Bill Gross, the man who has been hailed as the bond king, has warned the investment world not to get carried away by Trumponomics.

Mr Gross, who for many years was the high profile name behind Pimco, the fund he co-founded, and which had $270 billion worth of assets under his stewardship, is currently fund manager for Janus. It is thought he is worth around $2.4 billion.

But a fan of Trumponomics, he is not.

Markets have been booming, in part on the anticipation that President Trump’s planned tax cuts, reduced regulation and infrastructure spending will lead to US growth rising sharply.

But writing in his latest monthly outlook, Mr Gross said: “Don't be allured by the Trump mirage of 3-4 per cent growth and the magical benefits of tax cuts and deregulation.”

He added: “The US and indeed the global economy is walking a fine line due to increasing leverage and the potential for too high (or too low) interest rates to wreak havoc on an increasingly stressed financial system."

And rather gloomily, he said “Our highly levered financial system is like a truckload of nitro-glycerine on a bumpy road.” He added “One mistake can set off a credit implosion where holders of stocks, high yield bonds, and yes, subprime mortgages all rush to the bank to claim its one and only dollar in the vault. It happened in 2008, and central banks were in a position to drastically lower yields and buy trillions of dollars via Quantitative Easing (QE) to prevent a run on the system. Today, central bank flexibility is not what it was back then. Yields globally are near zero and in many cases, negative. Continuing QE programs by central banks are approaching limits as they buy up more and more existing debt, threatening repo markets and the day to day functioning of financial commerce.”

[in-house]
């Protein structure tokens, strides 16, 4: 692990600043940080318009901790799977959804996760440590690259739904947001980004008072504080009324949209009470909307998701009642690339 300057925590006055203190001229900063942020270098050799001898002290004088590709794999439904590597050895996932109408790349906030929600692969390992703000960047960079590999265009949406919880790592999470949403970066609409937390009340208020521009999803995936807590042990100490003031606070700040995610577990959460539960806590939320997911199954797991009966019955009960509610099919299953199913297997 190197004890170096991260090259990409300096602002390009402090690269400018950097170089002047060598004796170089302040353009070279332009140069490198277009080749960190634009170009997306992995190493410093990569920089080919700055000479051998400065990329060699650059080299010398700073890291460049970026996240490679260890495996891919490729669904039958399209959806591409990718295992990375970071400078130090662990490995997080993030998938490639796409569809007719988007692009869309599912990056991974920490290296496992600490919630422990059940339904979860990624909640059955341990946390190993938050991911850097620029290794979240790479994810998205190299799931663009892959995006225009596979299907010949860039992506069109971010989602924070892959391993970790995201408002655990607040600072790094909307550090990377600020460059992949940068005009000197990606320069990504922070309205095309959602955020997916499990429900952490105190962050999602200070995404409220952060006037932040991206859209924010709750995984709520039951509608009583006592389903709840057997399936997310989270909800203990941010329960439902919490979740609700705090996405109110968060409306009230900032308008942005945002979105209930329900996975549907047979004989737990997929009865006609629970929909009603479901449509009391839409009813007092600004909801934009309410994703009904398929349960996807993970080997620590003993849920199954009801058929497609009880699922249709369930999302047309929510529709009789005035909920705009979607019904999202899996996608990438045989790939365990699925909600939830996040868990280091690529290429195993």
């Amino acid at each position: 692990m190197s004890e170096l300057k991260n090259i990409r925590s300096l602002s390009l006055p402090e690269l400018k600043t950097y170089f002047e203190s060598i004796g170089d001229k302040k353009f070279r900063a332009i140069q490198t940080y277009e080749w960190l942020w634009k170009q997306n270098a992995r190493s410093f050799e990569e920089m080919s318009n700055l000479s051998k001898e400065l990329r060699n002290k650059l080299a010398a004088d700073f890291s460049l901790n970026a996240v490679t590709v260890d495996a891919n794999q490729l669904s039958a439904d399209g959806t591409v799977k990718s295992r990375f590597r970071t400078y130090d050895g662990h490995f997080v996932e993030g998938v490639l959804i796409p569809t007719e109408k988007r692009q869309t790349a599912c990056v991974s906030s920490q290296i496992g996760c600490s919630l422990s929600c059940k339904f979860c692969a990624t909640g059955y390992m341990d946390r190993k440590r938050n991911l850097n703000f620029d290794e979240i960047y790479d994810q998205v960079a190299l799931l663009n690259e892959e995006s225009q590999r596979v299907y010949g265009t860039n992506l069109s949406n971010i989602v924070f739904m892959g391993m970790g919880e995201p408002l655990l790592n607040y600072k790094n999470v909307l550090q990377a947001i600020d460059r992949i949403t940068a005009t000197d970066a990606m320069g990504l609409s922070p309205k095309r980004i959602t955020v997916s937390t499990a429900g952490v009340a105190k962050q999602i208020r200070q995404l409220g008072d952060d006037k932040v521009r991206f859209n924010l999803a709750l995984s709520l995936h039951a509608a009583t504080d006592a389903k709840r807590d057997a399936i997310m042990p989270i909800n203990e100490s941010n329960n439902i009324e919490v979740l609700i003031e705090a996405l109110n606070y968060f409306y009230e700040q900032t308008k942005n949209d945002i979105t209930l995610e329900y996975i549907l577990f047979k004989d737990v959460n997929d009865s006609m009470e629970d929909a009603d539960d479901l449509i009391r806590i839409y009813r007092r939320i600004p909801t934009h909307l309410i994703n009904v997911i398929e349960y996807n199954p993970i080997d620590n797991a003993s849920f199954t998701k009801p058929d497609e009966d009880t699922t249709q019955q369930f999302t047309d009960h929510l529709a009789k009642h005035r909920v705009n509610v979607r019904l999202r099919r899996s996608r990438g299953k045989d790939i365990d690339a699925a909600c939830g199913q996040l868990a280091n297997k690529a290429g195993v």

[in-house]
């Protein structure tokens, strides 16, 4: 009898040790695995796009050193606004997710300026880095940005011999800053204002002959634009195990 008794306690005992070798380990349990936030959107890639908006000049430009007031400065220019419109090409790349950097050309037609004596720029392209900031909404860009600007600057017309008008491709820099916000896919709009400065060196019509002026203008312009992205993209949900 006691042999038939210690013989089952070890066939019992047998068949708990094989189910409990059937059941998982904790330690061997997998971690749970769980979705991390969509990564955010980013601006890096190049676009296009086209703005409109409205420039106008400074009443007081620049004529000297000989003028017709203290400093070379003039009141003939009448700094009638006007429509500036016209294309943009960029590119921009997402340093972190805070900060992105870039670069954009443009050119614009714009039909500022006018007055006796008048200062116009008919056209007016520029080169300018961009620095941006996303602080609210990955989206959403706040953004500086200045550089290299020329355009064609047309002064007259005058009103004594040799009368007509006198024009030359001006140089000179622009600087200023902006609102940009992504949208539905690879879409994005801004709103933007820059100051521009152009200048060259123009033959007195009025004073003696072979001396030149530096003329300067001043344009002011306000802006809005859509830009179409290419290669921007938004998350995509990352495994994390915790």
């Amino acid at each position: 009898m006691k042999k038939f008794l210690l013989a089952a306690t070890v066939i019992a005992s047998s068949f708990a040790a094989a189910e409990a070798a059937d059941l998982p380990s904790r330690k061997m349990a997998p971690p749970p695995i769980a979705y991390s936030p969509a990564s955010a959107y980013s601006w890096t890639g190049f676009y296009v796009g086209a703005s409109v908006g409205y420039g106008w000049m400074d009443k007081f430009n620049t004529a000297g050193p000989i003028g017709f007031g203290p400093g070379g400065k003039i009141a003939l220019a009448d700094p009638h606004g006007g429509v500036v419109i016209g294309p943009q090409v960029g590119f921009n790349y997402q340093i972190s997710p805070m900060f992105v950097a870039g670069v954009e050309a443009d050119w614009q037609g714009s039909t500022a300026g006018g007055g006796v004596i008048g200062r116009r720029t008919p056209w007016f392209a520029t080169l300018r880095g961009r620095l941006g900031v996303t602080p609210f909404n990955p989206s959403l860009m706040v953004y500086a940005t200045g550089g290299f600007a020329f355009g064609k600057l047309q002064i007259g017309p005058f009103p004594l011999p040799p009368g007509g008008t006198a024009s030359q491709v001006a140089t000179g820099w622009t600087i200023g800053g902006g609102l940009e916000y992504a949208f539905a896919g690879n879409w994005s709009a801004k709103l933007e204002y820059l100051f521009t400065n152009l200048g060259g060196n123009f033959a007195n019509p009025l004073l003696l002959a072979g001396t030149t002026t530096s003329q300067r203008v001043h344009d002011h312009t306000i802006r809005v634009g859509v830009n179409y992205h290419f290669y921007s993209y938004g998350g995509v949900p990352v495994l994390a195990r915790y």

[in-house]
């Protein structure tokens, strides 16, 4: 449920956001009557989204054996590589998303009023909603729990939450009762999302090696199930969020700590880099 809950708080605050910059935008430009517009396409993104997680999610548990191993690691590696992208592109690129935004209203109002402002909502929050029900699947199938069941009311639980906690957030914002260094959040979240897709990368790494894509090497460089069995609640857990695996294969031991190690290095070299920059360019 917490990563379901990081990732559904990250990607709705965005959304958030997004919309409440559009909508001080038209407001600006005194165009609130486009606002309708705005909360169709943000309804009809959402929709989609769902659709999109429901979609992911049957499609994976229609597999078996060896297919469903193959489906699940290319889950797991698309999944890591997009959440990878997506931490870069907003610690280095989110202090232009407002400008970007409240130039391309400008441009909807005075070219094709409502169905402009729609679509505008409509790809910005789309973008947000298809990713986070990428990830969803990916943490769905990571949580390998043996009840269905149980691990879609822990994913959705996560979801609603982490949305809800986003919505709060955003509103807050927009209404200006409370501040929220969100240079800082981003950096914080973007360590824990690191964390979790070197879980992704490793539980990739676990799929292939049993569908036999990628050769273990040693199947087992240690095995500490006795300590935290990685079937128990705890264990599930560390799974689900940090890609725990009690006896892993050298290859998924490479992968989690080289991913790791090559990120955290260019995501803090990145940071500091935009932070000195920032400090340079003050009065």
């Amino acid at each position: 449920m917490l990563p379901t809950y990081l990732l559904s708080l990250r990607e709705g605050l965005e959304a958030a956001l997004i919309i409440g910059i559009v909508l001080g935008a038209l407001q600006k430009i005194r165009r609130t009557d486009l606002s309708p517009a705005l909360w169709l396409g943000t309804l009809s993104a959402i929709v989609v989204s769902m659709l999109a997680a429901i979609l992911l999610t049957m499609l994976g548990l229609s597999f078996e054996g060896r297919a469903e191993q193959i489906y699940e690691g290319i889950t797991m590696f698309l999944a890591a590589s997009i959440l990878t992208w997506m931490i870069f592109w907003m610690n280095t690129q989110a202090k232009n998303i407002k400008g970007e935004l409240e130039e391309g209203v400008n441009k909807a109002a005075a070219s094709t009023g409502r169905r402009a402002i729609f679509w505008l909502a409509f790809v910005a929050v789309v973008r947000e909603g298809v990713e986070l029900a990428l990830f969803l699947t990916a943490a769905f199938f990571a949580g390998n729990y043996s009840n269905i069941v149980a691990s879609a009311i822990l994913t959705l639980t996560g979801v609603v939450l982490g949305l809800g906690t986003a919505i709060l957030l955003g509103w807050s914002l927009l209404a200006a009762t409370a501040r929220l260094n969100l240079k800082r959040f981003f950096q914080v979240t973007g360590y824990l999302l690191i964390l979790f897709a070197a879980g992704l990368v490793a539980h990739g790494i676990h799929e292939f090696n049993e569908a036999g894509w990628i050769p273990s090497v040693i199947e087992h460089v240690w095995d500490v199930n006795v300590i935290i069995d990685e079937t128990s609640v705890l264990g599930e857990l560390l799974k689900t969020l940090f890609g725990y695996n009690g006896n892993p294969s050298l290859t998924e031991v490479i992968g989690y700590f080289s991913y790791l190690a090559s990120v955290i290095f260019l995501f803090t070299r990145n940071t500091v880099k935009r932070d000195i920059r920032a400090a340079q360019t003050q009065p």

Mind you, Mr Gross has been here before, he seems to have a fondness for nitro-glycerine metaphors. In 2010 he said of the UK: “The UK is a must to avoid. Its gilts are resting on a bed of nitro-glycerine. He said that the UK had “high debt with the potential to devalue its currency, presenting high risks for bond investors.”

The price of UK bonds have shot up in value since Mr Gross said that.

Returning to his latest outlook, he said; “In the US credit of $65 trillion is roughly 350 per cent of annual GDP and the ratio is rising. In China, the ratio has more than doubled in the past decade to nearly 300 per cent.”

He said: “Since 2007, China has added $24 trillion worth of debt to its collective balance sheet. Over the same period, the US and Europe only added $12 trillion each.”

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